Well-designed visuals hold up a somewhat flat story.

BELLA LOST AND FOUND

An indoor kitty goes out to sea by mistake.

Bella comes from a long line of sea cats but has never ventured outdoors from the lighthouse where she lives. One day, however, she slips through a door and goes outside, heading down to the water’s edge. There, she hops into a tiny, empty sailboat, is blown out to sea, hitches a ride with a whale, elicits the help of an octopus and some crabs, and then, still lost as night falls, fortuitously hears her name called and finds her way back home. The visually well-designed pages incorporate hand-lettering both as a design element within the illustrations and to depict sounds, and it is these that save the stylized digital illustrations from feeling cold and sterile. The story has bits of humor but is essentially passive. Bella shows a distinct lack of curiosity about the world around her—curiosity won’t kill this cat—and is solely focused on getting home. Happily, she does. The last page, stating that Bella feels lucky to have gone to sea and made it home, feels tacked on and doesn’t add anything to the story. The front endpapers that show Bella dreaming about her seafaring ancestors, then inserting herself in her adventure on the rear endpapers do finish it, though.

Well-designed visuals hold up a somewhat flat story. (Picture book. 2-5)

Pub Date: June 10, 2014

ISBN: 978-0-06-221861-2

Page Count: 40

Publisher: Harper/HarperCollins

Review Posted Online: April 9, 2014

Kirkus Reviews Issue: May 1, 2014

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Likely to be popular with young Pete the Cat fans and parents seeking a gentle introduction to preschool.

PETE THE KITTY'S FIRST DAY OF PRESCHOOL

From the Pete the Cat series

The popular character enjoys storytime, painting, and a snack on the very first day of preschool.

The younger incarnation of Pete the Cat packs his backpack that he picked out from the store himself, gets a snack from his mom, and rides the school bus with his big brother, Bob (who isn’t much bigger than Pete, sizewise). At school, Pete meets his stylish teacher, Mrs. Lopez, and fellow feline classmates while keeping his signature cool. The day ends with Pete declaring: “Preschool is awesome! Pete loves everything!” James Dean’s big-eyed cats populate the simply drawn scenes that look as though they were painted in preschool-esque fashion with thick swaths of tempera. At a couple of moments (when he eats his banana and declares it tasty and when he sings along) his customarily expressionless face actually breaks into a smile. Kimberly Dean’s text is uninspired, but it’s in sync with the upbeat tone of the series. Pete’s preschool experience, while not particularly realistic, is a highly positive one; refreshingly, there is no trace of the separation anxiety or anxiousness found in many first-day-of-school books.

Likely to be popular with young Pete the Cat fans and parents seeking a gentle introduction to preschool. (Board book. 2-4)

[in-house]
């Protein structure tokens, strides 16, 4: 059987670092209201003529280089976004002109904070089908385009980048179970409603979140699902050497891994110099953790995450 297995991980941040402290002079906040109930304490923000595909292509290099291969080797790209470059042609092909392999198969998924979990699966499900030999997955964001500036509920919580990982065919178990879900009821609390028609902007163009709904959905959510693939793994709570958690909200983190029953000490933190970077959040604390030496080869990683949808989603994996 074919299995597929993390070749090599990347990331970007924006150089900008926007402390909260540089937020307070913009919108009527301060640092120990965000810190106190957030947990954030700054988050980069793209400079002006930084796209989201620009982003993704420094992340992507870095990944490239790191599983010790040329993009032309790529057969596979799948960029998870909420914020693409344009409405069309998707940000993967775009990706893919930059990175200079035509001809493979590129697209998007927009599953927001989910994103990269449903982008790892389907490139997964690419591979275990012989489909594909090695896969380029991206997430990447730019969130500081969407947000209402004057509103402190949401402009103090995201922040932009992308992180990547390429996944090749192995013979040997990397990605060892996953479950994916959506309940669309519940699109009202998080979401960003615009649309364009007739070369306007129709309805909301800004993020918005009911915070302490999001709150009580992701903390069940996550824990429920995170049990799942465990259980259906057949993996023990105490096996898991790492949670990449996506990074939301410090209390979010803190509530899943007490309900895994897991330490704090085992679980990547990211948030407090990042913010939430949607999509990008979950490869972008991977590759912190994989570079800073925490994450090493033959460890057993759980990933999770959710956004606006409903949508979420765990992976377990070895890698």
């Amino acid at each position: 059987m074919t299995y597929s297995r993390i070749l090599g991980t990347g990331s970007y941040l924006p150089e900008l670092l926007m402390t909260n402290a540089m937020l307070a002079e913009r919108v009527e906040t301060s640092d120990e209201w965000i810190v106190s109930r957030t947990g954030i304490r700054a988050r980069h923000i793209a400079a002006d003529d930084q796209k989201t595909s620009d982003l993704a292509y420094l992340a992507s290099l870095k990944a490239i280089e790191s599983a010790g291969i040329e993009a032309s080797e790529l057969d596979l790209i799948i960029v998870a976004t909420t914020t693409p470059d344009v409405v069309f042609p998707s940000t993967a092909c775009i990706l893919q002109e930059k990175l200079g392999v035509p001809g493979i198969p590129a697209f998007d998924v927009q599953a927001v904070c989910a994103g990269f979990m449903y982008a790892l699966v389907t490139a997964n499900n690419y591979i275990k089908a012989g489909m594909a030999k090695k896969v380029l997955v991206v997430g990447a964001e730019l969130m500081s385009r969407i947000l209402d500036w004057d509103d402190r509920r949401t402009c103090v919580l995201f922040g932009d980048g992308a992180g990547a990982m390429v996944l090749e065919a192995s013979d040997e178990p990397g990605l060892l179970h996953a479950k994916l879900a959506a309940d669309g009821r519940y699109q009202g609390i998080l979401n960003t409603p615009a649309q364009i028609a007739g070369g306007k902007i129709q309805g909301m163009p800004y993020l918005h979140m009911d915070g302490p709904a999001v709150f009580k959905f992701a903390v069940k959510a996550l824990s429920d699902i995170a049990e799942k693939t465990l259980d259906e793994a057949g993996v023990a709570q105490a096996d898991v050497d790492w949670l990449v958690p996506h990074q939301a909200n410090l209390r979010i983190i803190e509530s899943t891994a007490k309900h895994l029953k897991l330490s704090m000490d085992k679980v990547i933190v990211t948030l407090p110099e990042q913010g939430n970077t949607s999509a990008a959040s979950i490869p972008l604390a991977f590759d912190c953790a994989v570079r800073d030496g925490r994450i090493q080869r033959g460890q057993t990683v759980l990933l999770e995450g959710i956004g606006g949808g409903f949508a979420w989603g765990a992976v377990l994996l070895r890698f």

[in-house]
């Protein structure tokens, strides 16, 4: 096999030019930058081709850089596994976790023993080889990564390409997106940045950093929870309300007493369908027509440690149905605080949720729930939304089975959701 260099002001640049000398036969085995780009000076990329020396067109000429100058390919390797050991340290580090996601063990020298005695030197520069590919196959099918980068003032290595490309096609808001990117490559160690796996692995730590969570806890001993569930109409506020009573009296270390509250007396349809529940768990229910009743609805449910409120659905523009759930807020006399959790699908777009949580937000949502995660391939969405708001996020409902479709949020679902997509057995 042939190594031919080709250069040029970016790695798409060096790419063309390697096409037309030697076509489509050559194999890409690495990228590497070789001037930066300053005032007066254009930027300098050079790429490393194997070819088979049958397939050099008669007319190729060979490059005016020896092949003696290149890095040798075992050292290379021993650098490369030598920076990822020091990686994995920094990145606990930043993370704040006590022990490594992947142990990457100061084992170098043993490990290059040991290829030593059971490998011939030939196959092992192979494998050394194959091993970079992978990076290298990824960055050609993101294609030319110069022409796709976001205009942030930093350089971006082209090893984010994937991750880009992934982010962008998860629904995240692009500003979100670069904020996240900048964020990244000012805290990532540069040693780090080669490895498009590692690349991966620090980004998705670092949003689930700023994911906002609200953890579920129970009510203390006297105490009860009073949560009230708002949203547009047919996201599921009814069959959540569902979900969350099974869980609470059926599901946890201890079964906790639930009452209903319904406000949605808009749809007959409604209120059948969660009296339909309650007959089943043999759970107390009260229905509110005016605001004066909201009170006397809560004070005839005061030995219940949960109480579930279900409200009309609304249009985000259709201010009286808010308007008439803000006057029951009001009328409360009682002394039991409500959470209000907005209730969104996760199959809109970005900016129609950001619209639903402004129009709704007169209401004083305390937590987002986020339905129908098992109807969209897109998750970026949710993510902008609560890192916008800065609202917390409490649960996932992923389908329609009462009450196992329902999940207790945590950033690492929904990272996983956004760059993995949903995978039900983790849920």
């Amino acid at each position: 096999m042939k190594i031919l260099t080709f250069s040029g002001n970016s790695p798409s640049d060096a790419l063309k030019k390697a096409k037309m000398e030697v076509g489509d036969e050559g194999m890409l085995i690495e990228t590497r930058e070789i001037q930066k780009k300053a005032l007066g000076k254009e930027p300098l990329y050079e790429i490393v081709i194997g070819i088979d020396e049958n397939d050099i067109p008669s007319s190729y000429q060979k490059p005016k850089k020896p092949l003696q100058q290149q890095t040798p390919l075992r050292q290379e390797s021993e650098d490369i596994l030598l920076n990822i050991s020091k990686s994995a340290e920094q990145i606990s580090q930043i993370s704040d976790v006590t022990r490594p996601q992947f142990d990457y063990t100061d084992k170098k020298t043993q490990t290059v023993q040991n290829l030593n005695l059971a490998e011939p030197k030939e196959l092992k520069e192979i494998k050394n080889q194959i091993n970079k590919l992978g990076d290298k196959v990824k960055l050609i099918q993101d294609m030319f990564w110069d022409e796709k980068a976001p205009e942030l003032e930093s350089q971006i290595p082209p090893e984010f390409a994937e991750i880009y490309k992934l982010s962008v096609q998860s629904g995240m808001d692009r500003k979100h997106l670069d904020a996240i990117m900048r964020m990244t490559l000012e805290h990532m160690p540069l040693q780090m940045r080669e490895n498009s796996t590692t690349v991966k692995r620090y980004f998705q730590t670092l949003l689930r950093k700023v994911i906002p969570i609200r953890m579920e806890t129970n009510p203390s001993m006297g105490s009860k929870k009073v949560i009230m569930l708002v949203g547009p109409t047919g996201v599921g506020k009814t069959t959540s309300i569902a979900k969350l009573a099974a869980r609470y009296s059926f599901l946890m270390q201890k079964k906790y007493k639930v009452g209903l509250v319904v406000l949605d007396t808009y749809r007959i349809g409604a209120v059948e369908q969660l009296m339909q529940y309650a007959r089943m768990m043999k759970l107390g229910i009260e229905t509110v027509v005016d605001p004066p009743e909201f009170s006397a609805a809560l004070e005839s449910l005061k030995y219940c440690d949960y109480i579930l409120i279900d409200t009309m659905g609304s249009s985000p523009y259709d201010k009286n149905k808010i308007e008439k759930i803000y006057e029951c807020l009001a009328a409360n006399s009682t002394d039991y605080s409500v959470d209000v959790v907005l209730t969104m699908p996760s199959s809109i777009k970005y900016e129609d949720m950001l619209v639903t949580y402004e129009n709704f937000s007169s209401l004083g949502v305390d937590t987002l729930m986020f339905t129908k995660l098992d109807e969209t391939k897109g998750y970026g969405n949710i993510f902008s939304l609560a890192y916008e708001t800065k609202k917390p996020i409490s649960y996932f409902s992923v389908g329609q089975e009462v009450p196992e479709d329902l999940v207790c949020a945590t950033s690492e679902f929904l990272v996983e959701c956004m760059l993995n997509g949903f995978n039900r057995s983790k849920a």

Pub Date: June 1, 2019

ISBN: 978-0-06243582-8

Page Count: 24

Publisher: HarperFestival

Review Posted Online: July 24, 2019

Kirkus Reviews Issue: Aug. 15, 2019

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Innovative and thoroughly enjoyable.

ANIMAL SHAPES

You think you know shapes? Animals? Blend them together, and you might see them both a little differently!

What a mischievous twist on a concept book! With wordplay and a few groan-inducing puns, Neal creates connections among animals and shapes that are both unexpected and so seemingly obvious that readers might wonder why they didn’t see them all along. Of course, a “lazy turtle” meeting an oval would create the side-splitting combo of a “SLOW-VAL.” A dramatic page turn transforms a deeply saturated, clean-lined green oval by superimposing a head and turtle shell atop, with watery blue ripples completing the illusion. Minimal backgrounds and sketchy, impressionistic detailing keep the focus right on the zany animals. Beginning with simple shapes, the geometric forms become more complicated as the book advances, taking readers from a “soaring bird” that meets a triangle to become a “FLY-ANGLE” to a “sleepy lion” nonagon “YAWN-AGON.” Its companion text, Animal Colors, delves into color theory, this time creating entirely hybrid animals, such as the “GREEN WHION” with maned head and whale’s tail made from a “blue whale and a yellow lion.” It’s a compelling way to visualize color mixing, and like Animal Shapes, it’s got verve. Who doesn’t want to shout out that a yellow kangaroo/green moose blend is a “CHARTREUSE KANGAMOOSE”?

Innovative and thoroughly enjoyable. (Board book. 2-4)

Pub Date: March 27, 2018

ISBN: 978-1-4998-0534-5

Page Count: 40

Publisher: Little Bee Books

Review Posted Online: May 14, 2018

Kirkus Reviews Issue: July 1, 2018

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